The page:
Signs of Opiate Addiction

As someone begins to abuse their opioid prescription, they will develop a tolerance to the drug. They will need increasingly larger doses to experience the same benefits. As their tolerance grows, they will become physically dependent on the drug; they will experience the unpleasant feeling of withdrawal when they aren’t taking it. If the opiate abuse continues, they will develop a psychological dependence that will cause cravings for the opiates, at which point they are in the throes of opiate addiction. Below are some signs to look out for if you suspect a loved one may be abusing their prescription.

– Drowsiness: Nodding off at inappropriate times, or appearing drowsy or sedated is a sign of physical addiction to opiates
– Change in sleep habits: As a person abuses opiates, they may sleep for longer periods of time. If they’re experiencing withdrawal, they may be unable to sleep.
– Weight loss: Opioid addicts tend to lose weight due to metabolic changes brought on by drug abuse.
– Mood swings: Irritability, dramatic shifts in mood, or emotional outbursts.
– Social withdrawal: An addict may isolate or socially withdraw. They might also start spending less time with family, and more time with people you don’t know.
– Flu-like symptoms: Opiate withdrawal can cause flu-like symptoms such as nausea, vomiting, diarrhea, and fatigue.
– Doctor shopping: An opiate addict will go to several doctors in order to obtain multiple prescriptions. Multiple prescriptions will result in extra pill bottles; an addict may attempt to hide them in the trash.

Finding Help

If you’re concerned that a loved one may be abusing their prescription, speaking to an addiction specialist or health care professional is an important next step. They can provide you with the referrals and direction necessary to ensure that your friend or family member receives the appropriate help as quickly as possible.

Are you or a loved one struggling with opiate addiction and need help? Call me today and let’s schedule an appointment to talk.

3 Busted Myths About Recovering Addicts

Addiction is complex. And because of this complexity, there tend to be a lot of opinions, and yes, even myths surrounding it.

In my practice, I have spoken to many addicts and loved ones of addicts, and I have found the same questions come up over and over again. Unfortunately, I am also aware that these myths and questions stand in the way of many people seeking treatment.

I would like to put some of these common myths about addiction recovery to bed once and for all.

Myth #1: I Can’t Afford Treatment

It is an absolute shame that so many people believe they can’t afford to seek help for their addictions. True, recovery can be expensive, but there are always low-cost options.

The cost of treatment typically depends on the program, and each program will have varying payment options. If you have insurance, you can always call facilities in your area to see if they accept your plan.

If you don’t have insurance or your particular plan is not accepted, you have several recovery options:

Stabilization programs – These are low-cost programs that run from between two to six weeks in an inpatient recovery facility following detox.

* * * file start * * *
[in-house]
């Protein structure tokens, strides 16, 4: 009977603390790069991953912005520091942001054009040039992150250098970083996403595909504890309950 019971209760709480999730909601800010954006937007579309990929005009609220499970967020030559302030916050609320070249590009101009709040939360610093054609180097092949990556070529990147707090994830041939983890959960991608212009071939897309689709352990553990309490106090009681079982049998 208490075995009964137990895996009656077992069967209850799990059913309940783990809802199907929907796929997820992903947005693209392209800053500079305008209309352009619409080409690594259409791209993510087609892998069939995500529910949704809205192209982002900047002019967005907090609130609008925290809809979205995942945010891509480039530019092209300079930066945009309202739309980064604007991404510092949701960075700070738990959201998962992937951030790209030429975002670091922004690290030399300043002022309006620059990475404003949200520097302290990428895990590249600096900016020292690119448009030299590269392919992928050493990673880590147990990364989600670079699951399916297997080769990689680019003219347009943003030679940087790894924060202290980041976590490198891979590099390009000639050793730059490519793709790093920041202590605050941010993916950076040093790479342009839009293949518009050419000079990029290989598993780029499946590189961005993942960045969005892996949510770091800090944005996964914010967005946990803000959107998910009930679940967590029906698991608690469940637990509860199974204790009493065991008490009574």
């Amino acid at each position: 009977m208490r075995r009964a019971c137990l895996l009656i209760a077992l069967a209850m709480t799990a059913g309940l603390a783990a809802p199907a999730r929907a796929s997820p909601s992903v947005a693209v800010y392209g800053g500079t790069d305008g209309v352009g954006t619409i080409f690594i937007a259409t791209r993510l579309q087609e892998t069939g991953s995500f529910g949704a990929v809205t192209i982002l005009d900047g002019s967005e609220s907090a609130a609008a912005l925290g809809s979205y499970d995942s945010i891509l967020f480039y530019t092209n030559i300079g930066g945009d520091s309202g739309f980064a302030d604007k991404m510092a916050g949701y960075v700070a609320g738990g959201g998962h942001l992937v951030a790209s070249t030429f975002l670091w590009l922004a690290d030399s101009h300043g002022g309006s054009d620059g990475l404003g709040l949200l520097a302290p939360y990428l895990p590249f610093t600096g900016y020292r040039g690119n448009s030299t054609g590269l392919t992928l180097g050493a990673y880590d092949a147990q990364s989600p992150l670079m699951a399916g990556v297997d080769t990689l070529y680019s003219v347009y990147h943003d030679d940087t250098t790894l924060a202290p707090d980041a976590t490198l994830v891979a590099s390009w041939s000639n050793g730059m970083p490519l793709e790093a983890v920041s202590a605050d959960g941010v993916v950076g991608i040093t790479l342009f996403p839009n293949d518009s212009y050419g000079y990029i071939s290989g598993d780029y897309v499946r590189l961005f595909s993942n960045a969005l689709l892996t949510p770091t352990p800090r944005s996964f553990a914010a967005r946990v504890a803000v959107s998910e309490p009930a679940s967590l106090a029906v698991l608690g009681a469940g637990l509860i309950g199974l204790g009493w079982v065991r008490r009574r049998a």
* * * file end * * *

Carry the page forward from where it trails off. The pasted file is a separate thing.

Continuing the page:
Self-help 12-Step programs – These are free programs that follow a 12-step holistic approach to recovery, focusing on surrender and making amends with loved ones.
Health Insurance Marketplace – State government low-cost insurance plans where coverage varies by state.

If you have any questions about recovery costs, you may contact Substance Abuse and Mental Health Services Administration (SAMHSA) to learn more.

Myth #2: I’ll Be Fired If I Go to Rehab

This is one of the most common myths. The reality is, if you have a substance abuse problem, it has more than likely become apparent to your boss and coworkers. By not getting treatment you may very well lose your job.

In my experience, management is generally supportive of an individual’s efforts to get better. Many employers even offer employee assistance programs (EAPs) for those struggling with substance abuse. Check with your boss or HR to see if this program may be available to you.

Another option is to check into the Family and Medical Leave Act (FMLA). This act provides 12 workweeks of job-protected, unpaid leave in a 12-month period for “a serious health condition that makes the employee unable to perform the essential functions of his or her job.” Qualifications for this coverage are determined by employers who will take into consideration how long you’ve worked for the company.

And finally, if you do not have access to EAPs or FMLA or discretion is very important to you, you may want to consider using vacation time for your recovery process.

Myth #3: Recovery Will be Quick

Let’s get one thing straight – there is no quick fix to substance abuse. Recovery is a process that continues even after you complete a program. Getting clean takes commitment from both you and your loved ones. In many cases, this will be the hardest thing you ever do, but doing it will be rewarding for your life and health, and the life and health of your family.

It’s important that you have some sort of aftercare in place before you leave your treatment facility. Aftercare can mean group therapy, individual therapy, a 12-step program, a sober house, or a therapeutic community. Individuals who engage in aftercare programs have significantly better outcomes.

If you or a loved one is considering a treatment program and would like to explore therapy options for your aftercare, please get in touch. I would be more than happy to discuss how I may be able to help you and your family recover.